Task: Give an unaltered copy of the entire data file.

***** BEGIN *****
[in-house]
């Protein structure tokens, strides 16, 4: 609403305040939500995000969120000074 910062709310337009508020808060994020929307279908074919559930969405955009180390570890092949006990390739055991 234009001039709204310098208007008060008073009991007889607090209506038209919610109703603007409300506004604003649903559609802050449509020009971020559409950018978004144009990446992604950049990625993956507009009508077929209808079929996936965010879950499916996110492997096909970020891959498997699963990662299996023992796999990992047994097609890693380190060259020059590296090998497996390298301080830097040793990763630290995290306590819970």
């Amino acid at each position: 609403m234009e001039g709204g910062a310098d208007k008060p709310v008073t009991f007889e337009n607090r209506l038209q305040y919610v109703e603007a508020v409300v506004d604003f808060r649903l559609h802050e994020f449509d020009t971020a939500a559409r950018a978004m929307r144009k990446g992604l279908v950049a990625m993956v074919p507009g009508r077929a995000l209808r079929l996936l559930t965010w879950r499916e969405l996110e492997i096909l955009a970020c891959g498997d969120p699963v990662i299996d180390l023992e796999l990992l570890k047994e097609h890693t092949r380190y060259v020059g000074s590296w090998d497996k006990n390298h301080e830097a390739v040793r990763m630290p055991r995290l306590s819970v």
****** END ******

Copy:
[in-house]
């Protein structure tokens, strides 16, 4: 609403305040939500995000969120000074 910062709310337009508020808060994020929307279908074919559930969405955009180390570890092949006990390739055991 234009001039709204310098208007008060008073009991007889607090209506038209919610109703603007409300506004604003649903559609802050449509020009971020559409950018978004144009990446992604950049990625993956507009009508077929209808079929996936965010879950499916996110492997096909970020891959498997699963990662299996023992796999990992047994097609890693380190060259020059590296090998497996390298301080830097040793990763630290995290306590819970």
């Amino acid at each position: 609403m234009e001039g709204g910062a310098d208007k008060p709310v008073t009991f007889e337009n607090r209506l038209q305040y919610v109703e603007a508020v409300v506004d604003f808060r649903l559609h802050e994020f449509d020009t971020a939500a559409r950018a978004m929307r144009k990446g992604l279908v950049a990625m993956v074919p507009g009508r077929a995000l209808r079929l996936l559930t965010w879950r499916e969405l996110e492997i096909l955009a970020c891959g498997d969120p699963v990662i299996d180390l023992e796999l990992l570890k047994e097609h890693t092949r380190y060259v020059g000074s590296w090998d497996k006990n390298h301080e830097a390739v040793r990763m630290p055991r995290l306590s819970v």